⭐️3. VARIATIONS by Juliet Jacques (author is trans, uses she/her pronouns, and the book features trans characters and fictional exploration of british trans history): Using fiction inspired by found material and real events, Variations explores the history of transgender Britain with lyrical, acerbic wit. It travels from Oscar Wilde’s London to austerity-era Belfast via inter-war Cardiff, a drag bar in Liverpool just after the decriminalisation of homosexuality, Manchester’s protests against Clause 28, and Brighton in the 2000s. Jacques rewrites and reinvigorates a history so often relegated to stale police records and sensationalist news headlines. https://julietjacques.com
⭐️4. ON SUNDAYS SHE PICKED FLOWERS by Yah Yah Scholfield (the author is a non-binary lesbian and uses they/them pronouns): When Judith escapes her mother to the Georgia countryside, she makes a home for herself in a cottage. And it’s there she begins her Sunday routine. And it’s there she learns of the beings in the woods. And it’s also there she meets Nemoira, the woman who changes her life in ways Judith never even thought of. A southern gothic novel exploring transformation, metamorphosis, closure, retribution, nature, and healing. https://www.fluoresensitive.com
⭐️5. THESE VIOLENT DELIGHTS by Micah Nemerever (the author is trans and uses he/him pronouns): When Paul enters university in early 1970s Pittsburgh, it’s with the hope of moving past the recent death of his father. Sensitive and insecure, Paul feels isolated and alone until he meets Julian. Paul will stop at nothing to prove himself worthy of their friendship, but as charismatic as he can choose to be, Julian is also volatile and capriciously cruel, and Paul becomes increasingly afraid that he can never live up to what Julian expects of him. As their friendship spirals into all-consuming intimacy, they each learn the lengths to which the other will go in order to stay together, their obsession ultimately hurtling them toward an act of irrevocable violence. https://micahnemerever.com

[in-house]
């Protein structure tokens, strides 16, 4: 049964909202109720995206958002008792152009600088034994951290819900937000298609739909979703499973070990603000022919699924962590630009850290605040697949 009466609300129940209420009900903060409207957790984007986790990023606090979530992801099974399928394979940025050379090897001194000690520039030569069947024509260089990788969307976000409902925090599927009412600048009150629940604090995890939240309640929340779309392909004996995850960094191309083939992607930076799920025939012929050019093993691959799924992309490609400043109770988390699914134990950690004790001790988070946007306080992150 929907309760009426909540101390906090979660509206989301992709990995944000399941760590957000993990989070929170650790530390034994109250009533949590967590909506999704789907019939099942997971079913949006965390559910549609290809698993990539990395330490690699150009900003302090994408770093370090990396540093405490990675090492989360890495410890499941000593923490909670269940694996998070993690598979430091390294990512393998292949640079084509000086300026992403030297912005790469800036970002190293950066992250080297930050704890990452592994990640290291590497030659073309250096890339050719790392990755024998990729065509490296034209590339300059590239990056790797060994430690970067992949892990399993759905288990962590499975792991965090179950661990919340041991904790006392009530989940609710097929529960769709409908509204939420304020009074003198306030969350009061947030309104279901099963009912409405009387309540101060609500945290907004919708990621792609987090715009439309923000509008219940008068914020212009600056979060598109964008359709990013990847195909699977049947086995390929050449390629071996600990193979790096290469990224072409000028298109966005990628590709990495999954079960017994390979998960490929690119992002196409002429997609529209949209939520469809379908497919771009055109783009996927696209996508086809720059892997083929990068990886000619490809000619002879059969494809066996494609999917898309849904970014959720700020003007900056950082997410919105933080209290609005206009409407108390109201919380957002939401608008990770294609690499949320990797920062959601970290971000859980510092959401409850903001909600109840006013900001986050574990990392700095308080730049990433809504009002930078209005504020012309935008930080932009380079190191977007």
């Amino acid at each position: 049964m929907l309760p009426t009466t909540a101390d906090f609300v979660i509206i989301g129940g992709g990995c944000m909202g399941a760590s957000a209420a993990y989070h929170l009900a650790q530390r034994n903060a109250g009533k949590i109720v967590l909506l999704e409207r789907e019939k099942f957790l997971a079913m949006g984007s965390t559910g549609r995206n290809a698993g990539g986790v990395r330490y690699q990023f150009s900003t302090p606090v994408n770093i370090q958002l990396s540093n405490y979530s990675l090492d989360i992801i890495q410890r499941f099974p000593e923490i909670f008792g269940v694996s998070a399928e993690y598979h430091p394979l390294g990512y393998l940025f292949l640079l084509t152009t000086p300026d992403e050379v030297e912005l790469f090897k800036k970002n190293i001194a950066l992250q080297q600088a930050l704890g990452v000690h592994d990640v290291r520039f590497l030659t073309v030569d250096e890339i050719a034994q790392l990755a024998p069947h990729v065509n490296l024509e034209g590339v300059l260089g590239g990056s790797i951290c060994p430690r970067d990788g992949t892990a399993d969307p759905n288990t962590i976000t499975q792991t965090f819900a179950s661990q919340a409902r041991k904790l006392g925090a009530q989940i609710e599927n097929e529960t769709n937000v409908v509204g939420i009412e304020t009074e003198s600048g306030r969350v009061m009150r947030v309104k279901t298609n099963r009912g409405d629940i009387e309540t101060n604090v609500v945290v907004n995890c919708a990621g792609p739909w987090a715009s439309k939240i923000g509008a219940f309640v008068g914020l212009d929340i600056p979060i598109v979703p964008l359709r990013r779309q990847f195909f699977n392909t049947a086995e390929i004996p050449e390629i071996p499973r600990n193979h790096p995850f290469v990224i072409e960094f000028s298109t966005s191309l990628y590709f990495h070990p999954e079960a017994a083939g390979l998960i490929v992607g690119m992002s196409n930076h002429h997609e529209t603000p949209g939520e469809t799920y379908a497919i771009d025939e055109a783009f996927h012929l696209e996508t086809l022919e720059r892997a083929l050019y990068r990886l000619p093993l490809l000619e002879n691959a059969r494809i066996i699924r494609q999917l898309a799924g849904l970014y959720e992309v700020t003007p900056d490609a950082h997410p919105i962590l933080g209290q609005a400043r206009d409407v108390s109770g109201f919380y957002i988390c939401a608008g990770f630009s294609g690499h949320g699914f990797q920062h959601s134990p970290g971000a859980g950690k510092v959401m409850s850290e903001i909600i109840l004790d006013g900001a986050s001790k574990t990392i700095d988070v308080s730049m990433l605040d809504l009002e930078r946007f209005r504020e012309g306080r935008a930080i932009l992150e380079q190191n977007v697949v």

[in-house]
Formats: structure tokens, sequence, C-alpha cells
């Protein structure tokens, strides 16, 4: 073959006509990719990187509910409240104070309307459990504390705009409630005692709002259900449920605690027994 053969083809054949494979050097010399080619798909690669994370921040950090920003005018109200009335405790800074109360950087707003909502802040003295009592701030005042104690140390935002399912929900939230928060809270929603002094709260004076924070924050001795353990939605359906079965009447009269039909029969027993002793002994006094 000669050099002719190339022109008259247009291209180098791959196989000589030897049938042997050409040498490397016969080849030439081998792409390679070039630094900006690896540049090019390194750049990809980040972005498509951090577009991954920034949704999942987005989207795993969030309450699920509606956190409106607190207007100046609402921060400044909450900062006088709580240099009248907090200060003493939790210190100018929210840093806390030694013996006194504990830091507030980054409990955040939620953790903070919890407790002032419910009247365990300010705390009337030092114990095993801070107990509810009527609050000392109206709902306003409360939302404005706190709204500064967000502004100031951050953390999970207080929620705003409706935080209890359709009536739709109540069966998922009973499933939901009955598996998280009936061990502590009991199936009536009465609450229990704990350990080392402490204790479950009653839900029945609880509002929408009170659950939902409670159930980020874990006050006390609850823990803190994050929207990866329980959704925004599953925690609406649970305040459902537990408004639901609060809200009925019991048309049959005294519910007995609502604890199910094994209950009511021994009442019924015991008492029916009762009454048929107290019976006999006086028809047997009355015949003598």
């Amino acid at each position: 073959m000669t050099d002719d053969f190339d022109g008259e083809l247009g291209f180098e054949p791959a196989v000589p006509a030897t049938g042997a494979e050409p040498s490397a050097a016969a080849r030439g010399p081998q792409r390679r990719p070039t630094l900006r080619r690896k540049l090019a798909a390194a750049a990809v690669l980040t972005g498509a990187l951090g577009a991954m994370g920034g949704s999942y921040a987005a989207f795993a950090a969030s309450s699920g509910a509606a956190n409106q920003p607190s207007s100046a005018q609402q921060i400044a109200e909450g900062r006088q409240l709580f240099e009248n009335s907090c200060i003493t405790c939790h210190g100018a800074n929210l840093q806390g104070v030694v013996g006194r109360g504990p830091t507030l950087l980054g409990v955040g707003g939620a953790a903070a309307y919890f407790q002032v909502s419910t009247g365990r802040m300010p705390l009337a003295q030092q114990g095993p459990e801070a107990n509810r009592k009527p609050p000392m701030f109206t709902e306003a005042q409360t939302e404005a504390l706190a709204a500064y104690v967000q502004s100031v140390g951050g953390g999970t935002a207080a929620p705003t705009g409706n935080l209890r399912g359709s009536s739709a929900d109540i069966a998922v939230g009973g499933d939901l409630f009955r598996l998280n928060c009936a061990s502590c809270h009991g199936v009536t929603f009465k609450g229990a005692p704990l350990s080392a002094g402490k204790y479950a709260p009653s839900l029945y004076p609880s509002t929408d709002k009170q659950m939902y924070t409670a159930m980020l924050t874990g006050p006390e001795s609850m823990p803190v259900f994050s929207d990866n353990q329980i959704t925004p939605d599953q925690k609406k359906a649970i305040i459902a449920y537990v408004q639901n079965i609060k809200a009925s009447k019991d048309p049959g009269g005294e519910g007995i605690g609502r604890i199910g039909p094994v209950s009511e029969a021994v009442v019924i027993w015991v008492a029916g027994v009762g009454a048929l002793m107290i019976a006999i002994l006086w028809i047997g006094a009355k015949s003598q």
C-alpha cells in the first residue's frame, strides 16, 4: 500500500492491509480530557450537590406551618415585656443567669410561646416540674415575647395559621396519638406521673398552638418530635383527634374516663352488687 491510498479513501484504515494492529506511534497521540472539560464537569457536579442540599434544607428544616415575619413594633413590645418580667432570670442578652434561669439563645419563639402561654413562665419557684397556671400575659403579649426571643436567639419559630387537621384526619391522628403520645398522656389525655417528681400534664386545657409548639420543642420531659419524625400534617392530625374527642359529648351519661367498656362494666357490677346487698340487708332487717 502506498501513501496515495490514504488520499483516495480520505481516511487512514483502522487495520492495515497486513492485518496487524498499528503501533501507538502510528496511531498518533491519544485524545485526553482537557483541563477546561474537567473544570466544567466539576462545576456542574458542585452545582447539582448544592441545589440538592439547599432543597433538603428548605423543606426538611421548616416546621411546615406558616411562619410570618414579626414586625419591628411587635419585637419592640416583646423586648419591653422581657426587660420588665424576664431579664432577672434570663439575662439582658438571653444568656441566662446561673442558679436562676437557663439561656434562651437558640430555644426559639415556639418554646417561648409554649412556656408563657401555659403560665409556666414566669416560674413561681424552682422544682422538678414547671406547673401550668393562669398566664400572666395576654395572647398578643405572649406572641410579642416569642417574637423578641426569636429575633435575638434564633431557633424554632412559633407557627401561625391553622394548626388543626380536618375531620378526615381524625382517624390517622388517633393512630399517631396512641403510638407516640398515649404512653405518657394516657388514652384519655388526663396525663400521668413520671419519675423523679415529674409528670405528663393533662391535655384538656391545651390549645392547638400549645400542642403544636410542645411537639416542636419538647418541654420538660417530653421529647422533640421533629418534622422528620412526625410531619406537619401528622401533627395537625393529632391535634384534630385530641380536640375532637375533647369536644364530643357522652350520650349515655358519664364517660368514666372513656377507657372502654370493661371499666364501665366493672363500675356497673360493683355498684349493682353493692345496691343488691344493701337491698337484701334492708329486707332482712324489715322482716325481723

⭐️6. A DREAM OF A WOMAN by Casey Plett (both the author and the MC’s are trans women): Short stories centering transgender women seeking stable, adult lives. In “Hazel and Christopher,” two childhood friends reconnect as adults after one of them has transitioned. In “Perfect Places,” a woman grapples with undesirability as she navigates fetish play with a man. In “Couldn’t Hear You Talk Anymore,” the narrator reflects on her tumultuous life and what might have been as she recalls tender moments with another trans woman. https://caseyplett.wordpress.com/about/